What you should do if you’re going on holiday with your kids and they have a different surname to you including the documents you need to bring

Airport security may have to conduct extra checks while travelling through.

FAMILIES who are travelling abroad together but don’t share the same last name could face extra security checks at the airport.

The checks are in place to prevent child trafficking – but the extra delay could mean you might miss your flight if you don’t have the right paperwork.

The government advises parents to bring along a birth or adoption certificate alongside their child’s passport to prevent any confusion.

Mumsnet have compiled a helpful guide for what to be aware of and what else to pack to allow a smooth journey through the airport.

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Check what the procedures will be in advance

Check with your airline – they deal with this daily and will have their own specific requirements.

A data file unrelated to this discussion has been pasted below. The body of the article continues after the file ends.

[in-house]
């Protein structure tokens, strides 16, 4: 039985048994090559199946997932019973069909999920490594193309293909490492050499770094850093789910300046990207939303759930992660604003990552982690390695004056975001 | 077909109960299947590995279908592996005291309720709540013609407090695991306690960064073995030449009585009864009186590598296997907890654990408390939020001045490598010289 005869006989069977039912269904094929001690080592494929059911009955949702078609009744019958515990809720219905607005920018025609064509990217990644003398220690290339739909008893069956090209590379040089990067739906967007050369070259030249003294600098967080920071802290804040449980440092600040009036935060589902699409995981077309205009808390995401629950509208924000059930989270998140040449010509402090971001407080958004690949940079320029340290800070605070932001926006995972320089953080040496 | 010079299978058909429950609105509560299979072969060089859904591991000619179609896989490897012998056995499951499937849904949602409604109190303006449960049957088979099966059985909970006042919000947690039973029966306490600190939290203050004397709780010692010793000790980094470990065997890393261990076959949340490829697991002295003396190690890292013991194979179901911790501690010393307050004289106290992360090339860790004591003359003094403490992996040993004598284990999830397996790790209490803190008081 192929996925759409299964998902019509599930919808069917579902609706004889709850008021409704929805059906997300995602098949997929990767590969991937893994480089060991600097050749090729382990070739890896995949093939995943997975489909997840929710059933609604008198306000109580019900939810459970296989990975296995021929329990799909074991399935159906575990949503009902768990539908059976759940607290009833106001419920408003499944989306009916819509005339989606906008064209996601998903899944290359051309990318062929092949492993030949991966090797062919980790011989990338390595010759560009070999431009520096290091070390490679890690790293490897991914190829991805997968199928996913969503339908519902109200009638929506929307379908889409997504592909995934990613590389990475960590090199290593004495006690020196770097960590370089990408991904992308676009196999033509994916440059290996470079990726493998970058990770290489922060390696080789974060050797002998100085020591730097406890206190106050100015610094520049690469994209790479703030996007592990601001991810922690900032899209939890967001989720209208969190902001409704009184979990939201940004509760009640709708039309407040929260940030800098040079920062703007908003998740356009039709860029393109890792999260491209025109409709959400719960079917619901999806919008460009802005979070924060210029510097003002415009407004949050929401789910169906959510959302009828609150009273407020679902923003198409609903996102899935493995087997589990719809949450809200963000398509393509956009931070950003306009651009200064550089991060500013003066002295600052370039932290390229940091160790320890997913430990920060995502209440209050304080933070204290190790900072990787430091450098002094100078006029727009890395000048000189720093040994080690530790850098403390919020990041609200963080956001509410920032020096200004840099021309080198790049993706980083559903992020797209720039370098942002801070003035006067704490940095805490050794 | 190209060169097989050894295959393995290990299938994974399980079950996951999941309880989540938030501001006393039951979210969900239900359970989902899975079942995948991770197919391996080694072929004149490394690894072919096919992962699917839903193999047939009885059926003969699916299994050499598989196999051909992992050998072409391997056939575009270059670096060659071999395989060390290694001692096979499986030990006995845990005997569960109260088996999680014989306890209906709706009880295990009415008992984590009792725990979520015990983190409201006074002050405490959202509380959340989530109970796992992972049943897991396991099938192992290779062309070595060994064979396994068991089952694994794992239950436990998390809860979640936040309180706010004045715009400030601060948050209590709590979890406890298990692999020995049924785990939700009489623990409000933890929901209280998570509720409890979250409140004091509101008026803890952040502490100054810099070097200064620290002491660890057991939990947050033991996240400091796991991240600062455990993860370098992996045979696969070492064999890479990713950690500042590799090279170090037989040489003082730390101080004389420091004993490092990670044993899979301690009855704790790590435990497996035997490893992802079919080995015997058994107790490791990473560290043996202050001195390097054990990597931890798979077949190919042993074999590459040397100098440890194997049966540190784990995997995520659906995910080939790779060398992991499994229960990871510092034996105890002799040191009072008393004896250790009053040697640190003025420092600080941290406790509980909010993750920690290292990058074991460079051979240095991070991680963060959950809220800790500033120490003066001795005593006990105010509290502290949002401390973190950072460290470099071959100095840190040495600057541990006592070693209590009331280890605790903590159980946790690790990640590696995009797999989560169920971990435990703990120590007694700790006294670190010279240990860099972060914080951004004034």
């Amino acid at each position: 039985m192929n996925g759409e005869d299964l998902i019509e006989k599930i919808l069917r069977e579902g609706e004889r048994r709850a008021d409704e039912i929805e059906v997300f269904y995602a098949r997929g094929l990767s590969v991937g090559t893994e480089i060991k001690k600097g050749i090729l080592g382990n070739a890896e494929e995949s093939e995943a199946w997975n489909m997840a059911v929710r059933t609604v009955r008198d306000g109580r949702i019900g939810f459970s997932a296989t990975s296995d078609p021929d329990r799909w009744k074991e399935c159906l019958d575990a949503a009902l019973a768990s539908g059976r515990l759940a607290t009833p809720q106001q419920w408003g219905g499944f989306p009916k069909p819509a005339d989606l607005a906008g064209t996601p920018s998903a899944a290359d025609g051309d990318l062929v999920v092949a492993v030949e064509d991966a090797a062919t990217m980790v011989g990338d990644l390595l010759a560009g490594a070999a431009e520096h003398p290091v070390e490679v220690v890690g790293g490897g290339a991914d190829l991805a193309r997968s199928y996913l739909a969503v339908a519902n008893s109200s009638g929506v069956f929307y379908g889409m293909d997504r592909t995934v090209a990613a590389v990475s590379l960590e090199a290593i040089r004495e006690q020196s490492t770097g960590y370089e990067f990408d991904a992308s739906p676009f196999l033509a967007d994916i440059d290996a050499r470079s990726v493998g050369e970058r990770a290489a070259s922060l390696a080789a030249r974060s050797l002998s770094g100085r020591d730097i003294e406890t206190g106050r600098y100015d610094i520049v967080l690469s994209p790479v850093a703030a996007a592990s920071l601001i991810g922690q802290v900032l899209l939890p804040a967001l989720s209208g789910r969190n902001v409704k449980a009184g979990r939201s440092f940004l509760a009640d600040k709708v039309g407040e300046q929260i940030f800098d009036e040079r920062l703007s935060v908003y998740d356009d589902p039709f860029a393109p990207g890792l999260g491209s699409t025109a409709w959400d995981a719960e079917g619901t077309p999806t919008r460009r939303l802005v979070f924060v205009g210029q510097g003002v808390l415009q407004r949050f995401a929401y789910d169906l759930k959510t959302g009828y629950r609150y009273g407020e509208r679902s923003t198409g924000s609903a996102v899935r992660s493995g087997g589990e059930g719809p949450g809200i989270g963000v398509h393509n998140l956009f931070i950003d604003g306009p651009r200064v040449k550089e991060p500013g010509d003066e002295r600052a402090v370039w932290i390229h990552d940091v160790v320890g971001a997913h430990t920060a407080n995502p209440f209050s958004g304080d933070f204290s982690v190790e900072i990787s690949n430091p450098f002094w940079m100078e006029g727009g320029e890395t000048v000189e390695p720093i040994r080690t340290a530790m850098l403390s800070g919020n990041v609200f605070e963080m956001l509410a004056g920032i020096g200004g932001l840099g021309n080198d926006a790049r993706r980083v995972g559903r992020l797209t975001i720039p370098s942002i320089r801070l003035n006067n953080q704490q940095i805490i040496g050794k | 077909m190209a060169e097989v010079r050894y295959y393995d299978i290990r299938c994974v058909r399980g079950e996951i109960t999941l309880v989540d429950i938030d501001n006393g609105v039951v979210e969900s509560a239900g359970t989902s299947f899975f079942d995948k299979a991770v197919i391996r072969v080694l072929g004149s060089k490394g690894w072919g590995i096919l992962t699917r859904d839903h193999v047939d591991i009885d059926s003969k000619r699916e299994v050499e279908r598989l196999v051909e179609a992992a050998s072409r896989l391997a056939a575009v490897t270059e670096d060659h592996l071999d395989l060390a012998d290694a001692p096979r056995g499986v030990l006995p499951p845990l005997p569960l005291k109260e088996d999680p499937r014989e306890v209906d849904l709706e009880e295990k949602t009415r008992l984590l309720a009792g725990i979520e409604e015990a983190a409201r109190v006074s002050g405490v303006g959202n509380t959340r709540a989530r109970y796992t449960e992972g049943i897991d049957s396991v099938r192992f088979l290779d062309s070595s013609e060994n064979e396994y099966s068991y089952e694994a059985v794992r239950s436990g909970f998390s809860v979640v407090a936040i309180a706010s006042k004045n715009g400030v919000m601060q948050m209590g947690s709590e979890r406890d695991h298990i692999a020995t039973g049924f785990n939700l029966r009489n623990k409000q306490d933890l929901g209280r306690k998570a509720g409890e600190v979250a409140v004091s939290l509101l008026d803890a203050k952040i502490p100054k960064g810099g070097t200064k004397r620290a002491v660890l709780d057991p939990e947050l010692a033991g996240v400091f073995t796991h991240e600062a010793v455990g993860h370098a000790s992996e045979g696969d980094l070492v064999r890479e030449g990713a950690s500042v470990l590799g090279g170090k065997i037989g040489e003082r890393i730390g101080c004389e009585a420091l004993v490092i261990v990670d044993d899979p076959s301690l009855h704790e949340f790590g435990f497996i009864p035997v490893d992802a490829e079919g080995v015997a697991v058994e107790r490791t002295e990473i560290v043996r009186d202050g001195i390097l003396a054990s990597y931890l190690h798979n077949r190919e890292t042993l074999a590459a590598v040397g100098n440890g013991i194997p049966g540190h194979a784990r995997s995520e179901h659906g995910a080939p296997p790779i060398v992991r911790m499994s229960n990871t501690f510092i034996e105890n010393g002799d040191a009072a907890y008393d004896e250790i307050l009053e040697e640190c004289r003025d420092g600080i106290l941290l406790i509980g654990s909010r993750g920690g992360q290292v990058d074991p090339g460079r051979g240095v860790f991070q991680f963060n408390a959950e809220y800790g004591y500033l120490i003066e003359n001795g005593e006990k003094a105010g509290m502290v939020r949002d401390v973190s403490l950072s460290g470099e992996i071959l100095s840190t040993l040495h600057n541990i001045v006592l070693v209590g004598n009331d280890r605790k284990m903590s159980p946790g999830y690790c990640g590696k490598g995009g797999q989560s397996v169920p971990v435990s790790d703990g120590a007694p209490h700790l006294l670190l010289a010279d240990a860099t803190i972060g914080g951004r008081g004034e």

Check with your embassy – what applies for British children does not apply for other nationalities, regardless of whether they are travelling into or from the UK.

Check with the relevant embassy for the requirements of the country you’ll be travelling to.

Bring any document that could prove the relationship with the child

Ensure you have relevant documents: passports, birth certificates and marriage certificates.

If you’re travelling under your maiden name with children of a different surname, a marriage certificate alongside your passport will ‘prove’ who you are.

Pack a consent letter

Travel consent letters demonstrate that the child in question has permission to travel abroad from parents who aren’t accompanying them.

They’re especially useful in situations where the parents are divorced or separated, and one parent wishes to take the child on holiday.

Consent letters are not a legal requirement in the UK, but they may be requested by immigration when entering or leaving a foreign country.

The letter should give as much detail as possible and be signed by whomever is NOT travelling, dated, witnessed and preferably notarised.

Carrying a consent letter does not guarantee that children will be allowed to enter or leave a country though, so double-check with the relevant embassies.

What should someone do of the parent can’t reach the father or mother

You’ll need to apply to a court for permission to take a child abroad if you don’t have permission from the other people with parental responsibility.

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